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August 26, 2022

EB-5 Case Challenging USCIS Interpretation De-Authorizing Regional Centers After Passage of EB-5 Reform and Integrity Act of 2022 Is Settled

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The EB-5 Reform and Integrity Act (RIA) was passed on March 11, 2022. USCIS then posted an interpretation of the legislation that would nullify all 600-plus designated regional centers and require all entities to be re-designated in order to be authorized to file petitions under the new law pursuant to provisions effective May 14, 2022. This interpretation was challenged in the U.S. District Court for the Northern District of California by the EB-5 Investment Coalition (EB5IC) through one of its members. Greenberg Traurig, as counsel for the plaintiff, argued that USCIS' interpretation ran counter to the plain language of the RIA and violated the Administrative Procedure Act because USCIS failed to properly engage in reasoned decision-making as required by law. On June 24, 2022, the Court agreed and enjoined USCIS from treating as deauthorized previously designated regional centers and declared they must be permitted to operate within the regime created by the RIA. As the Court stated, "[t]his includes processing new I‑526 petitions from immigrants investing through previously authorized regional centers…just as the agency would do for a newly approved regional center." As a result of this ruling, all previously designated regional centers retain their existing designation and can continue to operate. See previous post, District Court Orders USCIS to Process New I-526 Petitions Throughout Previously Authorized Regional Centers | EB-5 Insights (eb5insights.com)

On Aug. 24, 2022, the parties agreed to a settlement of the case (the court is still reviewing the settlement). See USCIS Settlement Agreement.

The parties included the original plaintiff, Behring Regional Center, an EB-5 Investment Coalition member and plaintiff intervenors, EB5 Capital, CanAm Enterprises, LP, Civitas Capital Management, LLC, Golden Gate Global, Pine State Regional Center, LLC, Invest in the USA (IIUSA). The key terms of the settlement include:

  1. Acknowledgement by USCIS that regional centers validly authorized to operate prior to June 30, 2021, did not lose their designation because of the RIA.
  2. Such regional centers will have to properly file a Form I-956 by Dec. 29, 2022, if not done so already.
  3. Regional centers validly authorized to operate prior to June 30, 2021, do not need to wait for approval of a Form I-956 in order to file and receive adjudications from USCIS on any other forms, such as a Form I-526.
  4. When adjudicating Form I-956s of these regional centers validly authorized to operate prior to June 30, 2021, USCIS will defer to its decision in its prior designation notices when adjudicating certain issues and will allow for attachments from past filings to establish approval.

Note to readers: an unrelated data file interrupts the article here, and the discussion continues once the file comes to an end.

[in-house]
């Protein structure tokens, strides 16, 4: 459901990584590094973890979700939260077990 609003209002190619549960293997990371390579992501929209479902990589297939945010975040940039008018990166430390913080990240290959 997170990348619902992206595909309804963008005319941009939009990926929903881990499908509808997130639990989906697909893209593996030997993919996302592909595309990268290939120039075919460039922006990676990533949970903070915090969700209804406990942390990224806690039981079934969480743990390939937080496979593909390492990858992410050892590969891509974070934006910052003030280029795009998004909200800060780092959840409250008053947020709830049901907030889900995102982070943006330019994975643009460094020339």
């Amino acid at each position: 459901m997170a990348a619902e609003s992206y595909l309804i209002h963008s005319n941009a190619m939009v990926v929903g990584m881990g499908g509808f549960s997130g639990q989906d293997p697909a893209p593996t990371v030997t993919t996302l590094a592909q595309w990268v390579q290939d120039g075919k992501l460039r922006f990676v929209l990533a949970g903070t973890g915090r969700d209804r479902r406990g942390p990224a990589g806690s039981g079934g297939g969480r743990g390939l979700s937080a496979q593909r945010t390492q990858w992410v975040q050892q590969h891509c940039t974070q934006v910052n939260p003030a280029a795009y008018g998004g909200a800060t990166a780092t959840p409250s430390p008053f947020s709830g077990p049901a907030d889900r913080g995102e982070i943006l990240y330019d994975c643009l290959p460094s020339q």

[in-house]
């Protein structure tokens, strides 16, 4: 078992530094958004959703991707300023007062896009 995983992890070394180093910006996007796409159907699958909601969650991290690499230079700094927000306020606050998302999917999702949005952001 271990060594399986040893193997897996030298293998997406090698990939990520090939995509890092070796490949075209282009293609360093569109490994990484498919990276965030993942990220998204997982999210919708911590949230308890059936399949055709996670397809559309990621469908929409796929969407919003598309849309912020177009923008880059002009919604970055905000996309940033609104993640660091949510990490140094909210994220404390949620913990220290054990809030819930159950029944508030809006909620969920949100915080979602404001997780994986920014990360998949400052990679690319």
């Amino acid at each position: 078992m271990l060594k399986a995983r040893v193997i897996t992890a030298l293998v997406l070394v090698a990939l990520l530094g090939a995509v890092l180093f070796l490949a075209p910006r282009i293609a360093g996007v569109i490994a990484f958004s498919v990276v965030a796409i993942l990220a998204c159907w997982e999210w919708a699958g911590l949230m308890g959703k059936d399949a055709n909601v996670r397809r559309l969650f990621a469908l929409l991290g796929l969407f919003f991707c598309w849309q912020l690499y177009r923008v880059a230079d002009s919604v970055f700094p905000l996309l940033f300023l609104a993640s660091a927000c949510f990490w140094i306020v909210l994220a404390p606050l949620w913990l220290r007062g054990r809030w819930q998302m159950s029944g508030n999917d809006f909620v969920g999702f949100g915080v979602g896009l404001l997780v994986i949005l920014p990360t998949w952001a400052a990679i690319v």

5. Form I-956F must be filed by all regional centers (new or regional centers validly authorized to operate prior to June 30, 2021) prior to the filing of an associated Form I-526E (even those with previously approved exemplar Form I-924s) and a Form I-956F should be included with the Form I-526E. Due to delays in the issuance of Form I-956F receipt notices, if a Form I-956F receipt notice is not issued within 10 days of delivery, USCIS will accept a lockbox notice along with a copy of at least the first six pages of the filed Form I-956F (Parts 1-5) for purposes of providing "the receipt number for the regional center's Form I-956F" in order to facilitate investors' ability to file a Form I-526E immediately after a regional center files the Form I-956F, or will accept proof of cashed check or credit card charge (along with regional center name, new commercial enterprise name, job creating entity name if available, and approximate Form I-956F filing date) for purposes of providing "the receipt number for the regional center's Form I-956F."
  6. USCIS will provide an electronic copy of receipt notices for all Form I-956F applications that have been or are properly filed within 16 weeks and will undertake best efforts to arrange for its lockbox contractor to have the capability to return a Form I-956F receipt notice via prepaid overnight courier (e.g., FedEx or UPS).
  7. For investors who previously filed a Form I-526 or Form I-526E without a Form I-956F but based on a previously approved exemplar Form I-924, such investor may either file a new Form I-526E and a receive a refund of the filing fee or may interfile the I-956F receipt notice. Such investor petitions will not be rejected solely for failure to provide a Form I-526E or include an I-956F receipt number, and those investors can keep their original priority date.
  8. USCIS will deem the new Forms I-956, I-956H, I-956F, I-956G and I-526E to be interim until the conclusion of notice-and-comment rulemaking. USCIS has already published the Form I-526E for notice and comment here. The deadline for comments is Oct. 24, 2022.

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